the bottom four seams in the Mist Mountain Formation.
There are three mines in the Elk Valley Coal field. In the south the Line Creek Mine owned by Luscar Limited and operated by Line Creek
Resources Limited, in 1999 sold about 2.8 million tonnes of which about 0.5 million tonnes was thermal coal. The metallurgical coal is a
medium-volatile hard coking coal. In the northern part of the Elk Valley coal field, Fording Coal Limited owns and operates the Greenhills
Mine which produced 4.7 million tonnes of clean coal in 2001 and the Fording River mine (9.4 million tonnes of clean coal production in
2001). Both these mines produced coal from a large number of seams through a thick Mist Mountain section and consequently sell medium and
high-volatile coking coal - British Columbia Ministry of Energy and Mines.
The loading process at all of Teck Coal's operations is
monitored by a central computer which controls the automated system. Rail cars can be loaded to within 0.5 percent of their capacity to
prevent over or under-loading.
Access to Canadian Pacific Railway's system and the export port at Roberts Bank provides Teck Coal with one of the lowest cost transport
systems in the world, on a per-tonne-per-kilometre basis. Canadian Pacific uses 112-car unit trains to handle Fording's output, making a
round trip over the 1,175 kilometre-long journey from the East Kootenay mines to the coast in around 85 hours.
Roberts Bank, operated by Westshore Terminals, has an annual throughput capacity exceeding 22 million tons
and is the largest coal-loading port on the west coast of North America. Teck Coal has over 600,000 tons of storage capacity at Roberts Bank. Teck Coal also ships coal east by rail to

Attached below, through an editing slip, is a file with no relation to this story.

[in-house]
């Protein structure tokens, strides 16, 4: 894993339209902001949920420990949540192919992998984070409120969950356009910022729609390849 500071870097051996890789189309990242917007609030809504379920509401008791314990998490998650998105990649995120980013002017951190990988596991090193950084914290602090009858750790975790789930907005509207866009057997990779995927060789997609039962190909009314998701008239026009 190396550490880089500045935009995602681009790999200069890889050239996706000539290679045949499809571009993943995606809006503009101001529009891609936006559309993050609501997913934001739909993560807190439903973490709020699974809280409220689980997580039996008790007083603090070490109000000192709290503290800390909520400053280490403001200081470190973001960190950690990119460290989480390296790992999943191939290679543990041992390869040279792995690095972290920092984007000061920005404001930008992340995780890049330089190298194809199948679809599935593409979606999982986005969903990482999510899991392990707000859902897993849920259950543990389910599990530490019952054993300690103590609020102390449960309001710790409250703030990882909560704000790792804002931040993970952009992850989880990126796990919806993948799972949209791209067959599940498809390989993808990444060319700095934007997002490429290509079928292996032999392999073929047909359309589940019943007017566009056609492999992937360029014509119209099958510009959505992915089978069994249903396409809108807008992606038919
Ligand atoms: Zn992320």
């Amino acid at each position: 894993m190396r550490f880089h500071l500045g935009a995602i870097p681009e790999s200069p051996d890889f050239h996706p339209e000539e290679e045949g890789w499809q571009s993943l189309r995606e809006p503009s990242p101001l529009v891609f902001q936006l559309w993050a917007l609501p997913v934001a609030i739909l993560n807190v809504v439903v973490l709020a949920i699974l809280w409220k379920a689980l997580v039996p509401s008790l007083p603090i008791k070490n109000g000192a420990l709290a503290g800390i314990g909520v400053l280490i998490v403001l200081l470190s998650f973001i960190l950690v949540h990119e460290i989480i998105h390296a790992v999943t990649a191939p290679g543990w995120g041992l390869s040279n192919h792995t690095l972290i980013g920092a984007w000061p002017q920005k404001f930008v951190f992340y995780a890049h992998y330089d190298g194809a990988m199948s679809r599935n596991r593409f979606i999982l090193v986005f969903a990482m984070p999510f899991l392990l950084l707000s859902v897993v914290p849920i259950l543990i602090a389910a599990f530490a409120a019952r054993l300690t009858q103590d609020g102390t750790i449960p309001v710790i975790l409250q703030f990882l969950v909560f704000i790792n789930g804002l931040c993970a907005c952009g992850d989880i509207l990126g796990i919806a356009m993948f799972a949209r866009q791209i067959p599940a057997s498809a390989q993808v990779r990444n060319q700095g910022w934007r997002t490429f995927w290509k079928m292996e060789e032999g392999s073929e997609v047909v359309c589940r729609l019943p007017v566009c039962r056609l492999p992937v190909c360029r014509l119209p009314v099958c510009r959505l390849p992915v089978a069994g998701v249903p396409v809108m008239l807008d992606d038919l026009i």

Thunder Bay terminals at the port of Thunder Bay, Ontario, while direct rail links to the central and eastern USA provide further access
to important markets for the company - Net Resources International.
A modern, enclosed, automated, dumper station controlled by one operator works both the twin rotary Dumper 31 and the single rotary Dumper 32. Coal car dumping is done by inversion without uncoupling
the rolling stock. Rotary couplers on each coal car permit a train to pass through the dumper at low speed without stopping. In 2008 one
of the dumper barrels in Dumper 31 was replaced in a change out that allows the twin dumper set to handle the shorter, lighter,
American-style aluminum coal cars two at a time. Two, fully-automated train indexers position the coal cars for dumping.
Dumper 31 - working in tandem, the two rotary dumper barrels can unload at a rate of 6,500 tonnes per hour. Both can handle aluminum coal
cars, and one of the barrels can still dump Canadian-style steel bathtub coal cars which are longer and heavier, but gradually being
phased out of service. Dumper 32 - a single rotary dumper capable of unloading at a rate of 4,000 tonnes per hour (tph) and can dump both
aluminum and bathtub coal cars.
Westshore Terminals processes coal trains from Canadian Pacific, Canadian National, and Burlington Northern Santa Fe. The unloading
system is subject to human error. On several occasions locomotives were damaged when caught in the single dumper.
Westshore Terminals has four stacker-reclaimers to service its stockpile area of 2.2 million tonnes. The big
machines operate in pairs on two stockpile lines and stack coal onto the piles, or reclaim it for specific ship loading needs. The newest
of the four, added in late 2009, stacks at 7,100 tph and reclaims at 4,600 tph.
Deep Sea Berths
Westshore's two deep-sea docks have the advantage of being ice-free, operate year-round, and offer all-tide sailings.
Berth One - The newer of the two berths was added in 1984. It is 350 metres long and has a draft of 22.9 metres (75 feet) enabling it to
handle the largest dry bulk vessels afloat up to 260,000 deadweight tonnes. A single, rail-mounted ship loader is capable of 7,000 tph. Berth Two - Westshore's original
dolphin-style dock was opened in 1970 and extends over 263 metres with a draft of 20.8m (68 feet). Storm damage in 2003 saw the
replacement of both of its quadrant ship loaders which now have a combined loading rate of 7,000 tph. The berth can handle vessels up to
170,000 deadweight tonnes - Westshore Terminals.
8 Nov 2010 - British Columbia Coal Exports Could Double with...
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Canadian Pacific Railway